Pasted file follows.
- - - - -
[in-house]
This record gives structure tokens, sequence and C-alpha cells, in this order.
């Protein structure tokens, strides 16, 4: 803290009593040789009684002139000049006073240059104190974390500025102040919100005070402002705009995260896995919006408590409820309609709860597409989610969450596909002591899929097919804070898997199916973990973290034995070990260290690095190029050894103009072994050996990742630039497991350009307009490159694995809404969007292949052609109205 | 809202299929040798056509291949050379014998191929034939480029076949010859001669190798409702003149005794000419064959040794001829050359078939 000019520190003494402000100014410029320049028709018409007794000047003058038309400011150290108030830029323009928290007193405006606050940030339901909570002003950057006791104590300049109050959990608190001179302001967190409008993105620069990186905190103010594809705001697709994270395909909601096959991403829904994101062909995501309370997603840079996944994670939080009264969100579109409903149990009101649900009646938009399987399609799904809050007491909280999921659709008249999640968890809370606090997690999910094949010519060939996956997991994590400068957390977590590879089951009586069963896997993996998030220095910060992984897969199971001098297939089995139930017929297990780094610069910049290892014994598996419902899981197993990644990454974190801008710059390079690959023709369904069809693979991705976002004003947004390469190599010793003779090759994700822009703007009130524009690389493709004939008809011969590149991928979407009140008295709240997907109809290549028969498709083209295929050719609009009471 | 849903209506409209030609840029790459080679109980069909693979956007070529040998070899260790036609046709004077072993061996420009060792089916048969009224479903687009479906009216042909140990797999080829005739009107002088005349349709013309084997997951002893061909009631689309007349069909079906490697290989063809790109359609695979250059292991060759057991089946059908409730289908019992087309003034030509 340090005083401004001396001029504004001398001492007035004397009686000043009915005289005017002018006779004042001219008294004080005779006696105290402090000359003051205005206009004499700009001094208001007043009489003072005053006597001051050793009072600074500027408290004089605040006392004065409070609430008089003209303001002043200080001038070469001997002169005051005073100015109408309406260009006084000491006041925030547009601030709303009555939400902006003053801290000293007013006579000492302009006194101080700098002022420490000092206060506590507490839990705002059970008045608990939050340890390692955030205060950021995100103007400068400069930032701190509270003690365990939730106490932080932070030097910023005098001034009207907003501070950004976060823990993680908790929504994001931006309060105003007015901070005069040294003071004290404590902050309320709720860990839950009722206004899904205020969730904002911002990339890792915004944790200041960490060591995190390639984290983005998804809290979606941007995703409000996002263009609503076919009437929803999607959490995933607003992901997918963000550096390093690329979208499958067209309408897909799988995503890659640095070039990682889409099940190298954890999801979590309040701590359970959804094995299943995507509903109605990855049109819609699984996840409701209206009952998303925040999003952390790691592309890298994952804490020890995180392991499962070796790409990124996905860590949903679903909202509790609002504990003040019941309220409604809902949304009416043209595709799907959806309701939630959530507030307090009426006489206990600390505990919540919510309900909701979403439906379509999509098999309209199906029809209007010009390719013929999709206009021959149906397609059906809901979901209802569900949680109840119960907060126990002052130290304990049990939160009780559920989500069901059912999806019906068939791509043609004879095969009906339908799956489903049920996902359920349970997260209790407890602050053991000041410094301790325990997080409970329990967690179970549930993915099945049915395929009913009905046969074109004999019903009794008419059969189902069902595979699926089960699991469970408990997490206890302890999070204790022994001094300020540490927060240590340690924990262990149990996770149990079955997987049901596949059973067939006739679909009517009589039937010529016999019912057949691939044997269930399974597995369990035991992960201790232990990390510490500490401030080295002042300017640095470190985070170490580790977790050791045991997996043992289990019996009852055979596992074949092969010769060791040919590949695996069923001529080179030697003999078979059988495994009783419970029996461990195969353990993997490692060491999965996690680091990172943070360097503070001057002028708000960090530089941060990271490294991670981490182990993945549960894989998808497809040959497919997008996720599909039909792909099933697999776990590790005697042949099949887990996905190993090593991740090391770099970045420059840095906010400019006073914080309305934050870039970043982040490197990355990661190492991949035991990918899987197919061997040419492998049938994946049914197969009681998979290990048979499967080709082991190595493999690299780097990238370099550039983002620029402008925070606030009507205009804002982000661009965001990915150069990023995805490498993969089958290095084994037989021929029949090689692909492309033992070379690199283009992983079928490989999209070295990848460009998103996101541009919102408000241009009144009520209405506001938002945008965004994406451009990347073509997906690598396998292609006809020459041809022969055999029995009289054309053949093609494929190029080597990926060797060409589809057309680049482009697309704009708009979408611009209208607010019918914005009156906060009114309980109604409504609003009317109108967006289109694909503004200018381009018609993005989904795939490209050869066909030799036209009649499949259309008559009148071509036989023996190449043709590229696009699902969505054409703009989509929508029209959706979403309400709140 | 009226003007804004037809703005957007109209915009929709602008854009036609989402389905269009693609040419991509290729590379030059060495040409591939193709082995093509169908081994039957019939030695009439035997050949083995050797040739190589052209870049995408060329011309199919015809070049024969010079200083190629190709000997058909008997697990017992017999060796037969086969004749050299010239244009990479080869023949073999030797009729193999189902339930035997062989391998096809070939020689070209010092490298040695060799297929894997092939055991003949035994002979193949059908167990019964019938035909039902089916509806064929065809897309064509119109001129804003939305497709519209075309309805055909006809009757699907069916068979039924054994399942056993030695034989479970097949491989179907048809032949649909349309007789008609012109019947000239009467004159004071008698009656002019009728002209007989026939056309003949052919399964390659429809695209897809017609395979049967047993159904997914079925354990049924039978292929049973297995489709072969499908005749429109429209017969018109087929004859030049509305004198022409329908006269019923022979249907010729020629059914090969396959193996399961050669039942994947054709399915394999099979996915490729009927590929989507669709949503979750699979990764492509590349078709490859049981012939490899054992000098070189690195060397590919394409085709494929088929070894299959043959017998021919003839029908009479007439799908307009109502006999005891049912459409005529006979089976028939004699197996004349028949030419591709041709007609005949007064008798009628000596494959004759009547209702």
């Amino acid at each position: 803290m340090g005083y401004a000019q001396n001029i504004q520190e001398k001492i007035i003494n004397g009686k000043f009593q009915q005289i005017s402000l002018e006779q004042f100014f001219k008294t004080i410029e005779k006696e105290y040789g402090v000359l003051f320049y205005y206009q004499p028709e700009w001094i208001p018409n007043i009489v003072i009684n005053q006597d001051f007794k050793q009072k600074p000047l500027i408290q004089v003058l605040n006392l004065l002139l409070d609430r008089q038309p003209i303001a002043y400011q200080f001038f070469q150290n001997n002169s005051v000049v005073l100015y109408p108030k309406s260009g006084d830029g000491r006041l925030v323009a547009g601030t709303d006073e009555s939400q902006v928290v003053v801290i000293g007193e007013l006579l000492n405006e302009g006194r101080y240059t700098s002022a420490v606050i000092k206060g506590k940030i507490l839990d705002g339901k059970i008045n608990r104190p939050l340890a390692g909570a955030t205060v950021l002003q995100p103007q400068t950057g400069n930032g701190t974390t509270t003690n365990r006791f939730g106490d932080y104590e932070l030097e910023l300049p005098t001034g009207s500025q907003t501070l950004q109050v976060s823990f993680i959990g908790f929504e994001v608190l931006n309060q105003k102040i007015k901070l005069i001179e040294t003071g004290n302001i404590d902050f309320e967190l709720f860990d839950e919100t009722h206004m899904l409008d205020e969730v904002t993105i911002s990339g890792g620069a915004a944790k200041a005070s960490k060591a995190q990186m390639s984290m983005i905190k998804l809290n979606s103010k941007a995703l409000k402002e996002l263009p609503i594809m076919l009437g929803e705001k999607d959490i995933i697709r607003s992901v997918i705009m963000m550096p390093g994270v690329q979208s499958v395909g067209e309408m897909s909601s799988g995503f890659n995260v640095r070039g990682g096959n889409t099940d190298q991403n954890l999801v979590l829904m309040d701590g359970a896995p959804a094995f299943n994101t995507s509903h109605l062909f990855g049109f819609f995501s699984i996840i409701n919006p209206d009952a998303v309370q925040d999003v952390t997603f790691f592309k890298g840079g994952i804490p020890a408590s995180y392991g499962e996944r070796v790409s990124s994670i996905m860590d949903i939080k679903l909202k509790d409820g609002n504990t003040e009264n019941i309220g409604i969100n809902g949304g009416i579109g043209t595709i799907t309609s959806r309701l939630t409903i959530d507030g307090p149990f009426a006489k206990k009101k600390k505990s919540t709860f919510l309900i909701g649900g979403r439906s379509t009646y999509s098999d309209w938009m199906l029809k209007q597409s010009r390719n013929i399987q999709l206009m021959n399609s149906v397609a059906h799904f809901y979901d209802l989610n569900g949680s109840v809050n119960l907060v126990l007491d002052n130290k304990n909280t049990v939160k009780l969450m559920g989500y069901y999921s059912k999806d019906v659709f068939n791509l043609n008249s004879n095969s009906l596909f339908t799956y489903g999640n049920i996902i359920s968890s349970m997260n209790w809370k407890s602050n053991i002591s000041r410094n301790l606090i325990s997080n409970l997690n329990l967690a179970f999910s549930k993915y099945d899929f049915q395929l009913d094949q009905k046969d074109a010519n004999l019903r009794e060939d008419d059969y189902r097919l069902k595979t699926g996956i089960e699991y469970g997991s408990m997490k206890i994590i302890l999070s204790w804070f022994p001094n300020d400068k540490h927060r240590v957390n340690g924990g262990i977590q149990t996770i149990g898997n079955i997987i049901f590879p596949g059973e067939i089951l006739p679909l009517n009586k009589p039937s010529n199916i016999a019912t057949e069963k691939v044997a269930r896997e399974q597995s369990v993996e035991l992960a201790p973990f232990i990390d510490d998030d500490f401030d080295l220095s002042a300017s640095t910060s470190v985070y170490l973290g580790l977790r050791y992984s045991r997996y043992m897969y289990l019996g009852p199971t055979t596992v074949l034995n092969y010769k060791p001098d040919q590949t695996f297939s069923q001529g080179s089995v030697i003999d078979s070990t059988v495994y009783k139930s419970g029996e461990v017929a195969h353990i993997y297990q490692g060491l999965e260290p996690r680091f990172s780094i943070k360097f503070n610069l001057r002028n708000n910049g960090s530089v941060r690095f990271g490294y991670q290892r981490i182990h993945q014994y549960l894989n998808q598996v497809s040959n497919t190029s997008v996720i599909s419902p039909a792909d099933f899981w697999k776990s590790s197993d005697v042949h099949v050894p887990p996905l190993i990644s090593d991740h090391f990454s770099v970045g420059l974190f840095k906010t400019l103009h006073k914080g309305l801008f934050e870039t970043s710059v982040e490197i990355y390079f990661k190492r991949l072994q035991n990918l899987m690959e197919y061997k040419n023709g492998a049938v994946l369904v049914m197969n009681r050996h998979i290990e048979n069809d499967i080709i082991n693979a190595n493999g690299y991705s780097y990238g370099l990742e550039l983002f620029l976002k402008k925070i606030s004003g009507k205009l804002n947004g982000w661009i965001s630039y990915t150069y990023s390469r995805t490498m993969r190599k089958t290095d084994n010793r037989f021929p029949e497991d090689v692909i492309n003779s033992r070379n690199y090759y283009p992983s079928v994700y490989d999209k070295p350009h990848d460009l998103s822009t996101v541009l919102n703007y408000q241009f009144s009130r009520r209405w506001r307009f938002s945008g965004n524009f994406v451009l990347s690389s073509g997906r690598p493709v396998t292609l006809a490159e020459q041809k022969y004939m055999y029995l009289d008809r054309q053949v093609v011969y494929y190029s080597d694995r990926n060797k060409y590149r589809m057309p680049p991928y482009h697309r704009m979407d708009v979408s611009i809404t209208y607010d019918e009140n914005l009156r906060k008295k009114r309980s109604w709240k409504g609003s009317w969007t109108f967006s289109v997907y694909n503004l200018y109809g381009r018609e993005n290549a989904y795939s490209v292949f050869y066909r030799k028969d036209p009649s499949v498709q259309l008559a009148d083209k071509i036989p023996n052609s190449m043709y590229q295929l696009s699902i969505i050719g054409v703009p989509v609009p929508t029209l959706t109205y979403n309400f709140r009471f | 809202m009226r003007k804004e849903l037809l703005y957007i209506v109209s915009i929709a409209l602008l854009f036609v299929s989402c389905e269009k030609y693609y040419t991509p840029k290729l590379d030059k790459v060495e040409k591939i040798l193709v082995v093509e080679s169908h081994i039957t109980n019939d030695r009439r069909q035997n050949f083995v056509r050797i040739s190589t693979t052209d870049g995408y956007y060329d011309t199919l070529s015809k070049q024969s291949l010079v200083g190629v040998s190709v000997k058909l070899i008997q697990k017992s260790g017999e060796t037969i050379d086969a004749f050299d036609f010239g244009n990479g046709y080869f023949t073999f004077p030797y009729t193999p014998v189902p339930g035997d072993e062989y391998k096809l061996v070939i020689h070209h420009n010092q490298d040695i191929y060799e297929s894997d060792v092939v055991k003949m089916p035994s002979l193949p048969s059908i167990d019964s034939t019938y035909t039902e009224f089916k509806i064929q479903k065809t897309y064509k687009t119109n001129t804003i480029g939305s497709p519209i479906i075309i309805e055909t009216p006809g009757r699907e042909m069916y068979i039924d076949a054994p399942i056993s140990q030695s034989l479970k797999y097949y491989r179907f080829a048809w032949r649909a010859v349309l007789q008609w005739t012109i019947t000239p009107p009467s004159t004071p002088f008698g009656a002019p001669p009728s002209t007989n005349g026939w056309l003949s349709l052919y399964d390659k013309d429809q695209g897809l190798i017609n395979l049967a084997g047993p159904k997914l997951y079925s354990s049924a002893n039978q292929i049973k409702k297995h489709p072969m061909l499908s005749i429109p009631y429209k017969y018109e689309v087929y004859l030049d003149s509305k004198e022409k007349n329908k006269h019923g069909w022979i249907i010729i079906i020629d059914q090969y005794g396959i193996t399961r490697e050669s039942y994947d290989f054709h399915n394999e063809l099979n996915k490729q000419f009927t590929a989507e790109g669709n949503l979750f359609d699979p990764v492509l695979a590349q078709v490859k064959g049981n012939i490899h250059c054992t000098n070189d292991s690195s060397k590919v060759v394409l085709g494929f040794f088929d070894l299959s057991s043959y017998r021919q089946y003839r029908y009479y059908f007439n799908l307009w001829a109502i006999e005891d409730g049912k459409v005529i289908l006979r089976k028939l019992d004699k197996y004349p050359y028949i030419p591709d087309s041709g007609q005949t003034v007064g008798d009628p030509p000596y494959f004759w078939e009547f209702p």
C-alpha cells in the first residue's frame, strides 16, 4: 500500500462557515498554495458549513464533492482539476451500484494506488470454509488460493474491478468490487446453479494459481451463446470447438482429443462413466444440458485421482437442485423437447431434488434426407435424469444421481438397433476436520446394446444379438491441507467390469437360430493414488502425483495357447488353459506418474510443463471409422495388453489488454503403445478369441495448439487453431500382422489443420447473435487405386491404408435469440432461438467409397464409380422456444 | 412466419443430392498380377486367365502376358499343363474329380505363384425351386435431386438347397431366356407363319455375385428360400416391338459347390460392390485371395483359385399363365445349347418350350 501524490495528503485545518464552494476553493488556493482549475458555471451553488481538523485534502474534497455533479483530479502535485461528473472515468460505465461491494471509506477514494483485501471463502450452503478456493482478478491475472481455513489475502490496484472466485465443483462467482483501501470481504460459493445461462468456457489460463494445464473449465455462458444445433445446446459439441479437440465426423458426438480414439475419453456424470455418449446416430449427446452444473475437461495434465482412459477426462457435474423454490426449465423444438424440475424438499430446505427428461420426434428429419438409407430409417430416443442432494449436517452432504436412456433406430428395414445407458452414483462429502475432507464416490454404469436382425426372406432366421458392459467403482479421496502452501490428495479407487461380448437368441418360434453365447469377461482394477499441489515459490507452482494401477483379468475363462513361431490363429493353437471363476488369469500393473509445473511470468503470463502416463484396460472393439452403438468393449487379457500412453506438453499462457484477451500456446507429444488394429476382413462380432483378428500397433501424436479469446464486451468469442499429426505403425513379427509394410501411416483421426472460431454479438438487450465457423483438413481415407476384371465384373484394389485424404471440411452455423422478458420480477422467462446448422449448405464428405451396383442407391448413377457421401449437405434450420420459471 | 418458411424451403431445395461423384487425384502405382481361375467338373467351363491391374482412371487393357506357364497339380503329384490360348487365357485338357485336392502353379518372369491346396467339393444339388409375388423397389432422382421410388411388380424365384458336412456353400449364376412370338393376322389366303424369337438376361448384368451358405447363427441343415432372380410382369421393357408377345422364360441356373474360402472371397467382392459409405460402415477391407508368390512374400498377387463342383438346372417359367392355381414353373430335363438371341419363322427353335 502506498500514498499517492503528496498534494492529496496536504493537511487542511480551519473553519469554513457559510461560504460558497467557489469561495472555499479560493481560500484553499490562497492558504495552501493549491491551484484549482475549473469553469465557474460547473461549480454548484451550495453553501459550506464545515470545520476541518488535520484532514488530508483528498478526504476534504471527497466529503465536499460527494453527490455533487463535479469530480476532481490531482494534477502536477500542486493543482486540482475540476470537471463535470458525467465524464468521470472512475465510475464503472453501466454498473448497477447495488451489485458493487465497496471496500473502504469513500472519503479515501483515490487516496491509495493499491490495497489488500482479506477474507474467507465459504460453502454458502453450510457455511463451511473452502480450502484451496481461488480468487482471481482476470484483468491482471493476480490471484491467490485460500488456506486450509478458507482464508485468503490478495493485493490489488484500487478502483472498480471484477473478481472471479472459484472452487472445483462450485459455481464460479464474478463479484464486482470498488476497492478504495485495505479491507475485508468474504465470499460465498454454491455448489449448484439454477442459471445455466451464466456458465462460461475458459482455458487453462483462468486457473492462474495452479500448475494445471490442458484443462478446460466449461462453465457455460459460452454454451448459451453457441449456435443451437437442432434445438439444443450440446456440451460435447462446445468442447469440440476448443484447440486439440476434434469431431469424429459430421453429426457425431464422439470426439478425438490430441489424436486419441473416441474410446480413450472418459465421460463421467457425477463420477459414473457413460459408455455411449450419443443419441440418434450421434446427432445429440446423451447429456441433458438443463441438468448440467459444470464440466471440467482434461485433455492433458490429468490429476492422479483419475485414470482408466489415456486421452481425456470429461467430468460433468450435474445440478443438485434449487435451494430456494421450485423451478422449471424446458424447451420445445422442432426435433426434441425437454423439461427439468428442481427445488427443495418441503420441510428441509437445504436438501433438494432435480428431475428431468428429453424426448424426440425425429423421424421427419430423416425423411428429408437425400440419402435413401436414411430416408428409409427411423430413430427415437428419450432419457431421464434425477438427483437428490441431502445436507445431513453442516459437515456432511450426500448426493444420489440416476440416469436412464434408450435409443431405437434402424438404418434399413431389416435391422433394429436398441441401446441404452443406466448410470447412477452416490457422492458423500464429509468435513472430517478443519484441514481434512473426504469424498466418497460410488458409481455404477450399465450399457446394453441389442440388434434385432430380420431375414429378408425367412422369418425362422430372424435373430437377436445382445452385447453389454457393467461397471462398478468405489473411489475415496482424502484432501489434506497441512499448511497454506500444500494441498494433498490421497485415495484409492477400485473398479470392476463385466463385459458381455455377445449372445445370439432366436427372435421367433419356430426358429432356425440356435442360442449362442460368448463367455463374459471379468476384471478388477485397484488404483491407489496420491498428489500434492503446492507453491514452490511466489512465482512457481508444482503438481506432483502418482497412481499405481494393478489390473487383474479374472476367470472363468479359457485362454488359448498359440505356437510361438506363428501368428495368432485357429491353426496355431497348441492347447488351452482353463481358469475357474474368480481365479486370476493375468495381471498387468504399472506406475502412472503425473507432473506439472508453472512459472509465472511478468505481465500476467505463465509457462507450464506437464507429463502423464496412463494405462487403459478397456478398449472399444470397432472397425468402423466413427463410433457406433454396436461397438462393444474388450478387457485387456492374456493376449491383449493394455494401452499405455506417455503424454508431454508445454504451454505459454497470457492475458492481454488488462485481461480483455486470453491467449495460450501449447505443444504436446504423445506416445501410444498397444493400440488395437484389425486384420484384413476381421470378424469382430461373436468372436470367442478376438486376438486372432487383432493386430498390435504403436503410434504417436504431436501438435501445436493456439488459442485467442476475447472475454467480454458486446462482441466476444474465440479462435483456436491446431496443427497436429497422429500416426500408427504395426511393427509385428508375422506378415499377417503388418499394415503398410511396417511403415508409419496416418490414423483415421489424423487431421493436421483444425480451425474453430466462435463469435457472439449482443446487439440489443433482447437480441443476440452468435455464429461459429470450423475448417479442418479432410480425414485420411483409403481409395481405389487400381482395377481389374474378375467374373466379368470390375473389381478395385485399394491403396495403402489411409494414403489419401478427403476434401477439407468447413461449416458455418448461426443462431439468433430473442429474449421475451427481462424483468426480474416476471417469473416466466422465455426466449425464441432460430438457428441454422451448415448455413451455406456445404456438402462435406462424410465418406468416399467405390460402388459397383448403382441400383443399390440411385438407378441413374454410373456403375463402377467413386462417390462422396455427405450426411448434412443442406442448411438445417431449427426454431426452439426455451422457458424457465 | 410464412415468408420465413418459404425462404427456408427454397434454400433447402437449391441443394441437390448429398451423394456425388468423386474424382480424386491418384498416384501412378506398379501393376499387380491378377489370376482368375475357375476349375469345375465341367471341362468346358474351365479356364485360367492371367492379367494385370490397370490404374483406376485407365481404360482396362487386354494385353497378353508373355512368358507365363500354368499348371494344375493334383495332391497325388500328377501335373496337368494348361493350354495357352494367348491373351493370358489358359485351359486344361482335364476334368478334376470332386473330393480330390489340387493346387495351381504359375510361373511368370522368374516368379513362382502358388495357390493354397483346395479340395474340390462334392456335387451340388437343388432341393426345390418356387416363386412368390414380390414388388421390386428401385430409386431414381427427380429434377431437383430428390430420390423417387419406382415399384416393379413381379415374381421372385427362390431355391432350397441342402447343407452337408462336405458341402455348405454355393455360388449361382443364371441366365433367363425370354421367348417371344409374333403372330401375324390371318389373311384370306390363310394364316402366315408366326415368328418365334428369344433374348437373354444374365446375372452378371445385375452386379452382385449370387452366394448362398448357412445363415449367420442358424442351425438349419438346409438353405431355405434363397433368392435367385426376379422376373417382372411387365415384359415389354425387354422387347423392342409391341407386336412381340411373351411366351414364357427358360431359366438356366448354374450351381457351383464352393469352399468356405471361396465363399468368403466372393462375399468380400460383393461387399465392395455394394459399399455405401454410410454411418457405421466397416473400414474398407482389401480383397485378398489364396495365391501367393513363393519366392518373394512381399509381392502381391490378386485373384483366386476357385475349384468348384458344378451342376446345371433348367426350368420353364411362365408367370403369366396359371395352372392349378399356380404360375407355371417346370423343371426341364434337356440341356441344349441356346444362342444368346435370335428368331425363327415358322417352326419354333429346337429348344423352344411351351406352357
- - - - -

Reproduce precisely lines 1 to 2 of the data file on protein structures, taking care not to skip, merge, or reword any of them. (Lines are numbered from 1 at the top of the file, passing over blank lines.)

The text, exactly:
[in-house]
This record gives structure tokens, sequence and C-alpha cells, in this order.